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Milk futures revive, as La Nina talk stokes fears of New Zealand drought

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Whole milk powder prices extended a late-month recovery amid concerns that New Zealand’s weather, having started off the season too wet, has now turned too dry, raising doubts over a milk output revival.

 

Whole milk powder futures for December nudged 0.4% higher to $2,830 a tonne on New Zealand’s NZX exchange - taking to 2.9% their recovery from a contract low reached last week, after a drop in values at much-watched GlobalDairyTrade auction.

 

The better-traded January futures contract, which closed unchanged at $2,910 a tonne, has more than regained losses since the November 21 auction.

 

The recoveries have been seen as fuelled by a cloud cast by dry weather over a recovery in dairy output, which began 2017-18, on a June-to-May basis, on a weak note, undermined by excessive rains, before recovering sharply in October, as pastures dried out.

 

‘Risk of drought is rising’

 

Although output in October, the peak month for New Zealand milk production, jumped 2.9% year on year, “now drier conditions are putting a question mark over the rest of the season”, Bank of New Zealand said.

 

“The risk of drought in New Zealand is rising,” said BNZ analyst Doug Steel, adding that “it has been drying out – rapidly.

 

“It is of particular concern that conditions are getting dry so early in the season, even before summer has started.”

 

‘Some La Ninas can hurt’

 

Worries have been heightened by forecasts of a La Nina weather pattern, which has a habit of causing dryness in western parts of New Zealand, although it can lift rainfall in eastern areas too, boosting grass growth.

 

“Every La Nina is different and some can hurt,” Mr Steel said, noting the 2008 event “that caused a drought in the Waikato, New Zealand milk production to fall 3.5% in that season, and helped tip New Zealand into recession ahead of the global financial crisis”.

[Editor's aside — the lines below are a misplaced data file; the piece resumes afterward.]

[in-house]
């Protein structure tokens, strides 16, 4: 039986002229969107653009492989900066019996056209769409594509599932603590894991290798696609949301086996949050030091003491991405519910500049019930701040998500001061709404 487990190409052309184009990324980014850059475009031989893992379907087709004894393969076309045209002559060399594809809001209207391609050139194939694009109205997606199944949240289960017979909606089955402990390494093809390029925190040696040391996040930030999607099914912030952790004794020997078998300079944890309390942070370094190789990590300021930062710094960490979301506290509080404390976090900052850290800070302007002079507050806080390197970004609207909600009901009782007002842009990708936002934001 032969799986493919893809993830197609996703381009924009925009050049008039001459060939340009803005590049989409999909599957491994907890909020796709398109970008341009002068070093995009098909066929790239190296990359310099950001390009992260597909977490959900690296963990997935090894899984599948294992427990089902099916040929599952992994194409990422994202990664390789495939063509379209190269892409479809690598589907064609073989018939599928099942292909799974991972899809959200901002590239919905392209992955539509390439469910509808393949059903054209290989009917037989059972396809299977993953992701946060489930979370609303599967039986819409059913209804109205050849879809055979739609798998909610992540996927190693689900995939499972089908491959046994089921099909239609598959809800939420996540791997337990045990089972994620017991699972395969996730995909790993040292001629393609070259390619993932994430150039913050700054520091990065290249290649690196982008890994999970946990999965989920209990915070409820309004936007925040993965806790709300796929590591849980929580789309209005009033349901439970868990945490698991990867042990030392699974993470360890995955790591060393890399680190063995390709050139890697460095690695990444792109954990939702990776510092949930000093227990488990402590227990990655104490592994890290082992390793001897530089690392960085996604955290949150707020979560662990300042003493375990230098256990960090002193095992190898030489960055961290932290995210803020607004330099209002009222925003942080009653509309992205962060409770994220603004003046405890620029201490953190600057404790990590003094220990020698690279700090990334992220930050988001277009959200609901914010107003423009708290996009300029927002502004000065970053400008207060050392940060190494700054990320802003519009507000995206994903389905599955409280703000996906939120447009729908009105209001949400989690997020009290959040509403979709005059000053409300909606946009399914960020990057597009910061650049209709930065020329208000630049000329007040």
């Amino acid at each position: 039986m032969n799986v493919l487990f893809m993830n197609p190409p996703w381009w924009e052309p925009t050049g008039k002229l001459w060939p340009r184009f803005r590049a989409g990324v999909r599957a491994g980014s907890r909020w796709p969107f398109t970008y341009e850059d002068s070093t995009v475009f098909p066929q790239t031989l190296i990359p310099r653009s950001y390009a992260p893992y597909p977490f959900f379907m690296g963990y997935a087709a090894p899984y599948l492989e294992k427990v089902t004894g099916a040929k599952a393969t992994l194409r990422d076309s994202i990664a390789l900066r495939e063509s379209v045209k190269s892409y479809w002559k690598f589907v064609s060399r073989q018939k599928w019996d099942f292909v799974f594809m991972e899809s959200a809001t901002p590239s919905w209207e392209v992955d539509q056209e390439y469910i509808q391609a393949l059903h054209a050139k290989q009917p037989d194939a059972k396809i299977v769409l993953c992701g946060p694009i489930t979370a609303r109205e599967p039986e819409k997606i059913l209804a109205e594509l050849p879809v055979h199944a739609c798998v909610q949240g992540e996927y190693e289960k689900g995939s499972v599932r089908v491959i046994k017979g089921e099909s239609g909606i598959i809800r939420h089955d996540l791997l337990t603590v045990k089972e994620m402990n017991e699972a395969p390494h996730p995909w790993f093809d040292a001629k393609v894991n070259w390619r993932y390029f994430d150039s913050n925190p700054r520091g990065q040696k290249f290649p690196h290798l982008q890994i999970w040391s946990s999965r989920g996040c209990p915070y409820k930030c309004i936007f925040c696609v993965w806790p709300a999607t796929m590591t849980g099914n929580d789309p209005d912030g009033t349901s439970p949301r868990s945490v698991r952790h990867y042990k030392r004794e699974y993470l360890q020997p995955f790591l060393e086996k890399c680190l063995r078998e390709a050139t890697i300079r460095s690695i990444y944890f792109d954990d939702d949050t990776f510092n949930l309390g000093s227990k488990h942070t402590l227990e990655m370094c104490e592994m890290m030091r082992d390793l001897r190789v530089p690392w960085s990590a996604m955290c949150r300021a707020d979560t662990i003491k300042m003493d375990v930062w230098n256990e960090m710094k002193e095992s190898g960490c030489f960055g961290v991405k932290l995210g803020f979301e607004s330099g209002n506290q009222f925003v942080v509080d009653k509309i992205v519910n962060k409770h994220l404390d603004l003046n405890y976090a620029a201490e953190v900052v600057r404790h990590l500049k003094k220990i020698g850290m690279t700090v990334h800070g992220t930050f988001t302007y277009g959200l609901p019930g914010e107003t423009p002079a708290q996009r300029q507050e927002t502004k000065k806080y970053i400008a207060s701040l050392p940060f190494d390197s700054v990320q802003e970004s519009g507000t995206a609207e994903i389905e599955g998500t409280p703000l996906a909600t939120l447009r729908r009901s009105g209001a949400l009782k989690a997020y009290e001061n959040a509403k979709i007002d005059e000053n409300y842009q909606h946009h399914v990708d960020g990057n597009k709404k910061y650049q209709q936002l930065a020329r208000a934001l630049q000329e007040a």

“That episode alone suggests it is worth keeping an eye on the skies this time around, to monitor the risks.”

 

The bank cautioned that if dry conditions persist, growth in New Zealand milk output over 2017-18 could fall short of the 1% figure that it has forecast.

 

Fonterra - which processes the vast majority of milk in New Zealand, the top exporting country - last month forecast its collections rising by 0.9% this season, although the country’s October performance raised expectations among some observers of an upgrade ahead.

 

Debt caution

 

The turn drier in New Zealand weather comes amid some outstanding concern over the financial health of the country’s dairy sector, with central bankers on Wednesday naming dairy sector indebtedness as one of three key risks.

 

“Banks have supported farms through the recent dairy price downturn, which has helped to limit loan defaults,” the Royal Bank of New Zealand said.

 

“However, this has led to an increase in debt in the sector, and some farms are highly indebted.”

 

The central bank added that it was “appropriate for banks to continue working with the sector to use improved cash flow positions to reduce debt levels in the sector over time”.

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